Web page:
Toyin Ojih Odutola: A Countervailing Theory, Barbican, exhibition review: ‘Powerful aesthetic and concept’

Imitation Lesson; Her Shadowed Influence, 2019. Image: courtesy Toyin Ojih Odutola and Jack Shainman Gallery, New York

Imagine a world where gender expectations are inverted: only same-sex relationships are allowed, and women rule.

This is the conceit that underlies Nigerian-American artist Toyin Ojih Odutola’s first UK exhibition.

In a series of 40 large-scale monochrome drawings, A Countervailing Theory at the Barbican’s Curve gallery explores a mythic prehistoric world in which alternative reality is woven together with traditional narratives, history and popular culture.

Establishing the Plot, 2019. Image: courtesy Toyin Ojih Odutola and Jack Shainman Gallery, New York

Bodies and their stories are the main focus of the drawings. Great care is devoted to evoking the texture of skin, hair, and musculature as the forms depicted intertwine and interact.

Through the use of pastel, charcoal and chalk, Odutola builds images that have a striking luminosity, made all the more intense by their large format.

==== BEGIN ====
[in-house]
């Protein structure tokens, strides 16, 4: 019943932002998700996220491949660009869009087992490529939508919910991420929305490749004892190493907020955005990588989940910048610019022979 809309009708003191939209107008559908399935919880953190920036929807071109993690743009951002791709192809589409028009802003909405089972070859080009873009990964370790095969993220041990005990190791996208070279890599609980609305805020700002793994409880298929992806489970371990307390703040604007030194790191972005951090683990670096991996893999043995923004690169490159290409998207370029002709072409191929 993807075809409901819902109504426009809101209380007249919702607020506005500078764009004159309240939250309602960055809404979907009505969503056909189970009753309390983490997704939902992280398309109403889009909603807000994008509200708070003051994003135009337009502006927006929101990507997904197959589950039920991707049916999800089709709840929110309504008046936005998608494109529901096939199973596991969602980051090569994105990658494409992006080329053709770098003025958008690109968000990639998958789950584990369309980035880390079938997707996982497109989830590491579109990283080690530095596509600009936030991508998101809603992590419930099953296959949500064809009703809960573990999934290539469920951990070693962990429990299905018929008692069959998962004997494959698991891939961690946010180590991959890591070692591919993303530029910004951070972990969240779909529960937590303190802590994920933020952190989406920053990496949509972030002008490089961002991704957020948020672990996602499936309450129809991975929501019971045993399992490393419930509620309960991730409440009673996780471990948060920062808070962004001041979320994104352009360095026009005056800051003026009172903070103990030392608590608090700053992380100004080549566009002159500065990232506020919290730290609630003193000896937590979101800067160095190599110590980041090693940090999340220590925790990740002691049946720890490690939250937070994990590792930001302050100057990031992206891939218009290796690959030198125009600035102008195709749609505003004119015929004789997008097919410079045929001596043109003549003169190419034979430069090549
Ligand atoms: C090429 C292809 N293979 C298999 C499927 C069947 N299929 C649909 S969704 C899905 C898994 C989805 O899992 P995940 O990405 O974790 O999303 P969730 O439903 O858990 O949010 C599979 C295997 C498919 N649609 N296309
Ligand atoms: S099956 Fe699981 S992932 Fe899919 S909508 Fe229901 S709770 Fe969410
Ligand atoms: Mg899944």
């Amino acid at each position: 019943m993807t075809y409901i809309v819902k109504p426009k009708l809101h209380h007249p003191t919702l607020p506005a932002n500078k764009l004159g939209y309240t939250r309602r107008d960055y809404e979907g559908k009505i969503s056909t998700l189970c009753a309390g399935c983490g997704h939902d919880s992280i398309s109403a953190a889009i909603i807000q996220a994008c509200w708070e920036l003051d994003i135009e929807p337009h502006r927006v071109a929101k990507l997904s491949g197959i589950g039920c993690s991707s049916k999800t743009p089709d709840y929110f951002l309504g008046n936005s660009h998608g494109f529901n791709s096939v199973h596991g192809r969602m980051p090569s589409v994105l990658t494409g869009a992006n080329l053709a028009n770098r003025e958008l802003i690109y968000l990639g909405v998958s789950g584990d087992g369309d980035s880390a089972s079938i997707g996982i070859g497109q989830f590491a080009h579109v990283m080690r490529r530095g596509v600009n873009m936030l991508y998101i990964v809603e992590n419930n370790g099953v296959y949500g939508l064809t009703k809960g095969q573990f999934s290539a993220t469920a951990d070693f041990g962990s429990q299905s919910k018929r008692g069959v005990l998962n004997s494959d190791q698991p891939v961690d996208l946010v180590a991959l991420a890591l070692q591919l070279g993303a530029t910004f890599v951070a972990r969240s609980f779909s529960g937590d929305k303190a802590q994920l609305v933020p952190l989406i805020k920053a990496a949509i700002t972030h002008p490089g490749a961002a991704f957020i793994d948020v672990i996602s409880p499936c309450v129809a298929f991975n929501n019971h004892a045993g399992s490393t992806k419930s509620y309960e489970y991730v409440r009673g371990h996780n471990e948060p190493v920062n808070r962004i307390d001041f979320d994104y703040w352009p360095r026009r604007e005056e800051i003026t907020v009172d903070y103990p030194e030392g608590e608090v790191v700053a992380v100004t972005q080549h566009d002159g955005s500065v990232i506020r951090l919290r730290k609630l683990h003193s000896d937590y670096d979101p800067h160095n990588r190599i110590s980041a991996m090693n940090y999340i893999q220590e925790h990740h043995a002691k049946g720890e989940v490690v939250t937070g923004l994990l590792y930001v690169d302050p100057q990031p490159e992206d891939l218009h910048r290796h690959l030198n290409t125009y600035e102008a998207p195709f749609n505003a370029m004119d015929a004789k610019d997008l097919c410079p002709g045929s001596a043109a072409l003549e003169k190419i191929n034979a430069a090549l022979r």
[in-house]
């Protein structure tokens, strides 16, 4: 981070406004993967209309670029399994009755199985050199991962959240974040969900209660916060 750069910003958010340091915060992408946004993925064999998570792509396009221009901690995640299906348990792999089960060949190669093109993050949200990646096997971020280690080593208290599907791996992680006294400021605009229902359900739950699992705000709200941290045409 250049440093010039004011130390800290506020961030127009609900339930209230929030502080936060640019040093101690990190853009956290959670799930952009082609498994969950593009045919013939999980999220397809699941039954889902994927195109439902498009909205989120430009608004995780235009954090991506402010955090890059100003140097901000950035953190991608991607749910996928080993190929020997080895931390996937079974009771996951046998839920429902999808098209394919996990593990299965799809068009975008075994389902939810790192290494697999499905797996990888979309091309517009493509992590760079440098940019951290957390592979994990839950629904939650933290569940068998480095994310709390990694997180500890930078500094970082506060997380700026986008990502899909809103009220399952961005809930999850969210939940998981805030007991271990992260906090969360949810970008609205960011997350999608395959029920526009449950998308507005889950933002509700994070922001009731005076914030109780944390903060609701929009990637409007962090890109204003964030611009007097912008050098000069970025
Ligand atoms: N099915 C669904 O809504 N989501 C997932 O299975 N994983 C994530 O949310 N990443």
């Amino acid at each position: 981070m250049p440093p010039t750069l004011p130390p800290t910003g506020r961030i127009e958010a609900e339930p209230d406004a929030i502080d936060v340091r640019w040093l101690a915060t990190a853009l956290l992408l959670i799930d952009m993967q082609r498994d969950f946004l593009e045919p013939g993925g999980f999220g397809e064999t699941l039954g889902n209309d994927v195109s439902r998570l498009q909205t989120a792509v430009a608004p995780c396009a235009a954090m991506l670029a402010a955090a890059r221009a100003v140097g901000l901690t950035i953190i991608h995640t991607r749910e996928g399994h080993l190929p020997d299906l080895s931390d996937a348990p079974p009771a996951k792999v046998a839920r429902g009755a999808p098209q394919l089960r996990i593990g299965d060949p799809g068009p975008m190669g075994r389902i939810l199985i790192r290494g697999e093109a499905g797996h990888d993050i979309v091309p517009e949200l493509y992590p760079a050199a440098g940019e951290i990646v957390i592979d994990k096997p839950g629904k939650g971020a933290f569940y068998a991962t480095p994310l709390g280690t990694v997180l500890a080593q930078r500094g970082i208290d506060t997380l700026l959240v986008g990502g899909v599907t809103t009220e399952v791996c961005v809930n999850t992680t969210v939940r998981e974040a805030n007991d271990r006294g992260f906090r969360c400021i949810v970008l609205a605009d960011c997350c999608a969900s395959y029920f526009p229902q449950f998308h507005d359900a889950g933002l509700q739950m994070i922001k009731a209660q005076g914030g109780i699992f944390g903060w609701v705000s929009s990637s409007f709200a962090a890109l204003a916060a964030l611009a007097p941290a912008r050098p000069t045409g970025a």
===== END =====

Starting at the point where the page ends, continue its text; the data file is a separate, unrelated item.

A European eye may be reminded of Gaugin or Matisse, but the inspiration for these works is largely African, drawing on the landscape of the rock formations in Plateau State in central Nigeria and African traditions of storytelling.

The drawings are accompanied by Ceremonies Within, a haunting immersive soundscape by Ghanaian conceptual sound artist Peter Adjaye, that incorporates classical strings, natural noises and traditional African instruments.

As a meditation on gender roles and their transgression, the exhibition provides a powerful aesthetic and conceptual take on how culturally-embedded roles structure our worldview.

Toyin Ojih Odutola: A Countervailing Theory runs until 24 January 2021 at The Curve, Barbican Centre